After a long, grueling fight and many protests, good news to report: The Coalition of Immokalee Workers (CIW) signed an agreement with Chipotle that affirms better working conditions for the people who pick the chain’s tomatoes. From the Denver Post:
Denver-based Chipotle Mexican Grill reached agreement Thursday with a farmworker-based human rights organization to join the group’s Fair Food Program. …
For six years, the CIW had invited Chipotle to join the Fair Food Program. Chipotle spokesman Chris Arnold said [on Tuesday] that the company, despite not joining, was in compliance because for three years it has purchased from growers who have signed on to the program.
The pact comes in advance of the winter tomato-growing season, when most of the nation’s tomatoes come from growers in Florida.
We’ve covered the Fair Food Program fight before, most recently at the end of last month. We described what the agreement entails:
Food companies that join the program enter binding contracts with the CIW. They agree to pay a penny more per pound directly to the workers, which doesn’t sound like much but significantly raises their take-home pay. The program also requires shade tents and ice water in the fields, health and safety monitors, sessions to educate workers about their rights, and a confidential enforcement program run by the Fair Food Standards Council in nearby Sarasota. A grower who doesn’t stick to the agreement risks losing his ability to sell to the 10 big fast food and grocery retailers who have signed on.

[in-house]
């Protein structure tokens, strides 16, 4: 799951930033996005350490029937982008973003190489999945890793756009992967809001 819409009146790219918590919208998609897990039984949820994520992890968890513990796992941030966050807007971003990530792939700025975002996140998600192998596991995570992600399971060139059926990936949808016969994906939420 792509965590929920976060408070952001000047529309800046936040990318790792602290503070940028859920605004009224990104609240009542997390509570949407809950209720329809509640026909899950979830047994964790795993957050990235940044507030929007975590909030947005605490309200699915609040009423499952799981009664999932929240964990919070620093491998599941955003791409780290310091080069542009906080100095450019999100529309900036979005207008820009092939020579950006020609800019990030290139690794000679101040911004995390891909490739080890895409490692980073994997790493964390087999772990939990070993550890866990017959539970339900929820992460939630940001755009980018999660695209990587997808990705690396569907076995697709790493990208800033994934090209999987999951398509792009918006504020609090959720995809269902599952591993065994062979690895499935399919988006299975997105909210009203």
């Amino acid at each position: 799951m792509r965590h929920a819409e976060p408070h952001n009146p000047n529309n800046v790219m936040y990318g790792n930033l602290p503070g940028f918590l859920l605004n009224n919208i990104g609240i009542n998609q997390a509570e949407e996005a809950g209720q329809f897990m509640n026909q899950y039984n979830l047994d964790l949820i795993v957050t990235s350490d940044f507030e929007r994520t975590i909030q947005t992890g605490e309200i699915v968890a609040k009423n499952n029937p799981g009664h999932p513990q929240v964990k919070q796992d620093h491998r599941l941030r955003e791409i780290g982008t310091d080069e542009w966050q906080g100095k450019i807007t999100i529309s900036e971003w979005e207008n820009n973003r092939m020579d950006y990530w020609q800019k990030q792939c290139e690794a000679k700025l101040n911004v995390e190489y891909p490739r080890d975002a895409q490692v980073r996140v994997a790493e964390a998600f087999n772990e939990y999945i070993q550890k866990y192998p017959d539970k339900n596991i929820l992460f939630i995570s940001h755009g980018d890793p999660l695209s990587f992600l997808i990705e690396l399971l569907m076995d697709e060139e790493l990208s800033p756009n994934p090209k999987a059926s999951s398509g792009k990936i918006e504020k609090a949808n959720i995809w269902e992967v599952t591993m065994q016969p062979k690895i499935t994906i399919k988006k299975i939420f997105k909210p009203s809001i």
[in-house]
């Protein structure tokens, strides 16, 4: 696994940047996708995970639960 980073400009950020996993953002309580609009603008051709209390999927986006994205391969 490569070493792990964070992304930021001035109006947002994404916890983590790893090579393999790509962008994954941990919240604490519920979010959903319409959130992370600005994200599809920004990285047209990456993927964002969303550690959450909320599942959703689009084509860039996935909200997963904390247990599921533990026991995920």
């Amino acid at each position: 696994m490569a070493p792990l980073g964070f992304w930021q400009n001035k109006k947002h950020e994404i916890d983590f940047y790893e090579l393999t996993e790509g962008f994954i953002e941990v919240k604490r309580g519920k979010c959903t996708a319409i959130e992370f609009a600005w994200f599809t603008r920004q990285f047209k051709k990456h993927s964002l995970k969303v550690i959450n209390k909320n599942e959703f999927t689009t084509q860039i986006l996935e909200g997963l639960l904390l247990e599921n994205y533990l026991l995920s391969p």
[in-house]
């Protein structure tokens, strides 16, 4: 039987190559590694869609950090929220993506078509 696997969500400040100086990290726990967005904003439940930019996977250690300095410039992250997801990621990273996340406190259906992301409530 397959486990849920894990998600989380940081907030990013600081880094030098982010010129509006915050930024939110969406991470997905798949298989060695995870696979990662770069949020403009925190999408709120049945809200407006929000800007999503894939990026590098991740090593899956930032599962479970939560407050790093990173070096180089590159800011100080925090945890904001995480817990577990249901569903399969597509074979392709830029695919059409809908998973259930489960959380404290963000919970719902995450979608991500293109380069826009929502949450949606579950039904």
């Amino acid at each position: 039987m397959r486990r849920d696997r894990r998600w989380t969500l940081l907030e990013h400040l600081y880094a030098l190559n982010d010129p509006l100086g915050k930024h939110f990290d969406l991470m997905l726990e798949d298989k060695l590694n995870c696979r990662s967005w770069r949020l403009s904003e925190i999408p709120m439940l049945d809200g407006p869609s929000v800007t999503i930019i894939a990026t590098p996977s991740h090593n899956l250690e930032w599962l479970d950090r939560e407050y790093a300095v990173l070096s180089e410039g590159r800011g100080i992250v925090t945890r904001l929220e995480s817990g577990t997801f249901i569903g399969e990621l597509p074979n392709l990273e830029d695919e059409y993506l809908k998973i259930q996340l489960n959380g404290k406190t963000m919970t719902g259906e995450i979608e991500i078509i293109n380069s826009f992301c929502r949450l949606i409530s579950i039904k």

At that point, the workers insisted that they were in the fight for the long haul. “We’ll continue these demonstrations until Chipotle signs,” one organizer said at the time — and they did.
From a CIW statement released yesterday:
“With this agreement, we are laying down a foundation upon which we all — workers, growers, and Chipotle — can build a stronger Florida tomato industry for the future,” said Gerardo Reyes of the CIW. “But more than this, today’s news marks a turning point in the sustainable food movement as a whole, whereby, thanks to Chipotle’s leadership, farmworkers are finally recognized as true partners — every bit as vital as farmers, chefs, and restaurants — in bringing ‘good food’ to our tables.”
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